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Hunt Deer from an Opposite Direction and Listen to Your Instincts

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Editor’s Note: Successful deer hunting involves problem solving and decision making. But to consistently succeed, you must know when to change strategies and why to abandon a hunt plan and have the flexibility to institute those changes. That’s what the deer-hunting pros do. Weather, hunting pressure, the availability of food, the rut and your intuition all determine how, when and where you should hunt.

Some years ago I stalk-hunted at White Oak Plantation near Tuskegee, Alabama, and the area of about 500 acres I had to hunt, had a road surrounding it. Since I had three days to hunt, I decided to stalk the road the first day to determine as much as I could about the perimeter of the property. Then I could make a more-informed decision about the most-productive places to hunt.

My hunt began in the early afternoon. I slowly slipped down the road until nearly dark. When I arrived at the backside of the property, I found good deer habitat like hardwood bottoms, thickets and clear cuts. As the light faded, I had to quickly walk down this part of the road rather than slowly stalk it as I normally would. Back at camp that night, I began to think about my next day’s hunt. More than likely everyone who hunted that same block of woods in the afternoon had had to hurry down the backside of the property and not hunt it thoroughly. If the hunters went down the road in the morning, they wouldn’t reach the backside of the property until 10:00 or 11:00 am. Since all the hunters went into the property the same way and travelled down the road in the same direction, I assumed the land’s backside probably had had the least amount of hunting pressure at first light.

Also because of the availability of plenty of acorns in the region for the deer to feed on and numbers of briar thickets and cut-overs where the deer could bed, I decided the most deer movement should occur on the backside of the property at daylight when the deer moved out of the thickets and started to feed on the acorns. The animals fed from daylight until 8:00 or 9:00 am and then returned to the thickets before the hunters sneaked down the road at 10:00 or 11:00 am. Instead of stalking down the road the next morning as most hunters had done, I went to the backside of the property before daylight to a stand site I had picked out the afternoon before on the edge of a creek bottom in an acorn flat. While on my stand waiting on the first rays of daylight, I had an uncomfortable feeling I hadn’t taken a stand in the best place.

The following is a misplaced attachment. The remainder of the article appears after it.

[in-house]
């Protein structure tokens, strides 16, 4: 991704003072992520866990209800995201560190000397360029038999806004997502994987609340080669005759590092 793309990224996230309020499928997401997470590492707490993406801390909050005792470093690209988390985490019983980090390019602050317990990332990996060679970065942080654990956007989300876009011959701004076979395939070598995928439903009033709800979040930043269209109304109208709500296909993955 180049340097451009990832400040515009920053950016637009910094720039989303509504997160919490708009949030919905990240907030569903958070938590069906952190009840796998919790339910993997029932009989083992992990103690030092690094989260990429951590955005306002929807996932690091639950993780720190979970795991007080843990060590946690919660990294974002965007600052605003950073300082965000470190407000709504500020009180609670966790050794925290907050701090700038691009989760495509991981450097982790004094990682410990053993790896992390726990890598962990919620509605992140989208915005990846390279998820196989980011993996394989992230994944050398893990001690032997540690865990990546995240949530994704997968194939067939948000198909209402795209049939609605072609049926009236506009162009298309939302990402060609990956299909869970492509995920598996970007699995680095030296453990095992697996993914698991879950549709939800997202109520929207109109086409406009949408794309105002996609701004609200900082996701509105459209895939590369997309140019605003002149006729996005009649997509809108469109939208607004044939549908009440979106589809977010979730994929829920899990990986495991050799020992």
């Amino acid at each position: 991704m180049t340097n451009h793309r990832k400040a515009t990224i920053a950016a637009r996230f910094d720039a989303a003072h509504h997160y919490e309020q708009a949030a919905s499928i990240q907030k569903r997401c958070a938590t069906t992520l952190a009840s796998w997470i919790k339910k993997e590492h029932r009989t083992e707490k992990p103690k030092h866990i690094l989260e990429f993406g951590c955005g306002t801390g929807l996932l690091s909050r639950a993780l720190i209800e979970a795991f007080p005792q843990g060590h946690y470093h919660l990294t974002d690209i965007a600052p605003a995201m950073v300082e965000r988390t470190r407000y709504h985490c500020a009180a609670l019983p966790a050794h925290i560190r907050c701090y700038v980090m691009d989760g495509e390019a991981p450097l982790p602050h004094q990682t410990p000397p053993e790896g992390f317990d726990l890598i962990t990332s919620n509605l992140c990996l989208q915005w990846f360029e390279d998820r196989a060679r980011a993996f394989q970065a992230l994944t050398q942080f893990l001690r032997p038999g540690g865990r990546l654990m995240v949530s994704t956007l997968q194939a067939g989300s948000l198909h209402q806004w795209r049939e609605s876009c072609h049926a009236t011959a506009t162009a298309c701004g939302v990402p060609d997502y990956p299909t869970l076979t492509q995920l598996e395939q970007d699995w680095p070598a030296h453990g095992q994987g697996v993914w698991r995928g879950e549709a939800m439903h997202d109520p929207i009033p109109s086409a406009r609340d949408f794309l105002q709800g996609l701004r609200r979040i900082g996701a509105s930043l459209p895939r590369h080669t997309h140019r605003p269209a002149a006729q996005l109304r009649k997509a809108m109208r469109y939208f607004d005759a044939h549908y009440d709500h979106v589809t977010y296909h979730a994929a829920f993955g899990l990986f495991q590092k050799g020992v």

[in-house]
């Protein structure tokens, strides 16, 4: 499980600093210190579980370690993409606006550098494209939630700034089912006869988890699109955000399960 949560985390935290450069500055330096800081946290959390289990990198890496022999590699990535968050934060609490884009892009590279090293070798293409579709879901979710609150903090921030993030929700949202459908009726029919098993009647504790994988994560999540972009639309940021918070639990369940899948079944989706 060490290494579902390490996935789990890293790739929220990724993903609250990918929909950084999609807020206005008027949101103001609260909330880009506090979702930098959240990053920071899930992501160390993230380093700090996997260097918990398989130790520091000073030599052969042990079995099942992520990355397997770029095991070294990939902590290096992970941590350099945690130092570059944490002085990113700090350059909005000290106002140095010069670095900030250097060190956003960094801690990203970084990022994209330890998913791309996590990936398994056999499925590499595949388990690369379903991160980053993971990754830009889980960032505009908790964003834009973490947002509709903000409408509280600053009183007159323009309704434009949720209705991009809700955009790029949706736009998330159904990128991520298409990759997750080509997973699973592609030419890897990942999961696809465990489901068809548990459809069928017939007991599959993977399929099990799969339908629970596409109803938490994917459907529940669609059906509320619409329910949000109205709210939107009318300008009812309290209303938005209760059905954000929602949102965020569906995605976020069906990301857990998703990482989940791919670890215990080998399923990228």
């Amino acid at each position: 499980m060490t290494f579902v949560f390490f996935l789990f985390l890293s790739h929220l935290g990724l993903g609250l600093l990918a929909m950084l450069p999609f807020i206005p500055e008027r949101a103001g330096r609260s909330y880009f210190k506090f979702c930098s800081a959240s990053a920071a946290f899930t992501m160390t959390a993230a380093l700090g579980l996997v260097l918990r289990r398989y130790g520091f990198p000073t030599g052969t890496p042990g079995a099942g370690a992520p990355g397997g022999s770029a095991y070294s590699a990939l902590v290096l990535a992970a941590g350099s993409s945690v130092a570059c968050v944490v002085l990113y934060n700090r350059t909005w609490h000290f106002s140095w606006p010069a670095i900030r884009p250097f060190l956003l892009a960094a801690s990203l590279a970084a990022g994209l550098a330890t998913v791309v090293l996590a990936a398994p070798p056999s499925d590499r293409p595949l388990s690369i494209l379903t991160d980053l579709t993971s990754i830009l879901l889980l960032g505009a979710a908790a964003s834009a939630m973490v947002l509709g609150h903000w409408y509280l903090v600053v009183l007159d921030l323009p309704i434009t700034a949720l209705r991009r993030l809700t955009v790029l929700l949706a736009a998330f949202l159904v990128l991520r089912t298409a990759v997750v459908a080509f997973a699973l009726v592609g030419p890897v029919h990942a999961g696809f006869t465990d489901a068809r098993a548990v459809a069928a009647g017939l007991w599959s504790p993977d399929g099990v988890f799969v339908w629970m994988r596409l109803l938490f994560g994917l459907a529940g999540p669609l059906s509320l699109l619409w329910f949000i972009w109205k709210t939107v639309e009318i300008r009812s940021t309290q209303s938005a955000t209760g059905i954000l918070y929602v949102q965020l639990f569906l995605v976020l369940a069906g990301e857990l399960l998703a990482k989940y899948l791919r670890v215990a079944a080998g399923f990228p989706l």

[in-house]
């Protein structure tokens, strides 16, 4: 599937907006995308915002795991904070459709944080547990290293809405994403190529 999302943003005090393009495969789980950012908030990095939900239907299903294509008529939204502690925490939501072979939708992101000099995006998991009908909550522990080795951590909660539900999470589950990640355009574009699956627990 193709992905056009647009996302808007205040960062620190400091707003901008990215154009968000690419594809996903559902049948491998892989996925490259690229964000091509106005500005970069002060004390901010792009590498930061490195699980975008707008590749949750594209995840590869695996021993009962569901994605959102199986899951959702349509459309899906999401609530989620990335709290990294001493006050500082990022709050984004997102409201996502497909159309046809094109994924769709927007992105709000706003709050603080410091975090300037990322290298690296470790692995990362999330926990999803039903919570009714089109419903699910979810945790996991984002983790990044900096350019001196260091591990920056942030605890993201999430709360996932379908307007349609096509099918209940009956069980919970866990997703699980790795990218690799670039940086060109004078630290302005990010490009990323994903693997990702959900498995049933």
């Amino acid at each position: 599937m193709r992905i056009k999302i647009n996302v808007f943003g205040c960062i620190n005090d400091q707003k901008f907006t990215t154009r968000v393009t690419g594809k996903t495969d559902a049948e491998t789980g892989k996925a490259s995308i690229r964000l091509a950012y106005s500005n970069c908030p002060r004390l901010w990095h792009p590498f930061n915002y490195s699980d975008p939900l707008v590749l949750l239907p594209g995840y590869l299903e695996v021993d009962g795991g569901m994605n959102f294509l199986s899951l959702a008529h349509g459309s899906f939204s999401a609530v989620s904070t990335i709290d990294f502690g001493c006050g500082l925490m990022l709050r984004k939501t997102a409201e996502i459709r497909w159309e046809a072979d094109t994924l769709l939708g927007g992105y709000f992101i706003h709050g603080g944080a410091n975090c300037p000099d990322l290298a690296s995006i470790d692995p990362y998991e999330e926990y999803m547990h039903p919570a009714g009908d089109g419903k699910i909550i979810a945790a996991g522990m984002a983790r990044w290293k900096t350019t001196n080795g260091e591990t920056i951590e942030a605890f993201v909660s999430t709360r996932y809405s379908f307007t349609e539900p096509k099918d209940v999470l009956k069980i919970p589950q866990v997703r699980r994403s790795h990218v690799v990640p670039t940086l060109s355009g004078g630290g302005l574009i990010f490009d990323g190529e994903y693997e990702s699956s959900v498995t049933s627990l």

Most hunters when stand hunting do not sit in one spot long enough to take a deer. However, I didn’t want to move simply for the sake of moving. I’d also planned to hunt a transition area where a 3-year-old clear cut dropped off a hill into a hardwood bottom bordered by a stream at some time during my three-day stay. A narrow strip of woods there formed a bottleneck and provided a productive feeding site – the hardwood bottom – close to a bedding site – the clear cut. Because I’d learned the intuitive side of my brain often made better decisions than the reasoning side of my brain, I often followed my hunches when hunting. On this day, I left the creek bottom just as day broke and hurried to the edge of the clear cut. This time the spot felt right.

Part of versatility is willingly changing plans even though reason dictates you should take another course. A hunter must learn to listen to his instincts and make decisions based on his intuition. A bass fisherman often realizes when he throws a lure next to one specific lily pad that a bass will strike the bait at that spot. Many deer hunters have learned to tap that same type of intuitive sense. It enables them to find just the right spot in the woods to take a stand.

To learn more about deer hunting, go to John E. Phillips’ books and learn the tactics small property owners have used successfully by checking out John E. Phillips’s book, “How to Hunt and Take Big Buck Deer on Small Properties” at, available in Kindle, print and Audible versions. To receive your free book on “How to Make Venison Jerky,” go to

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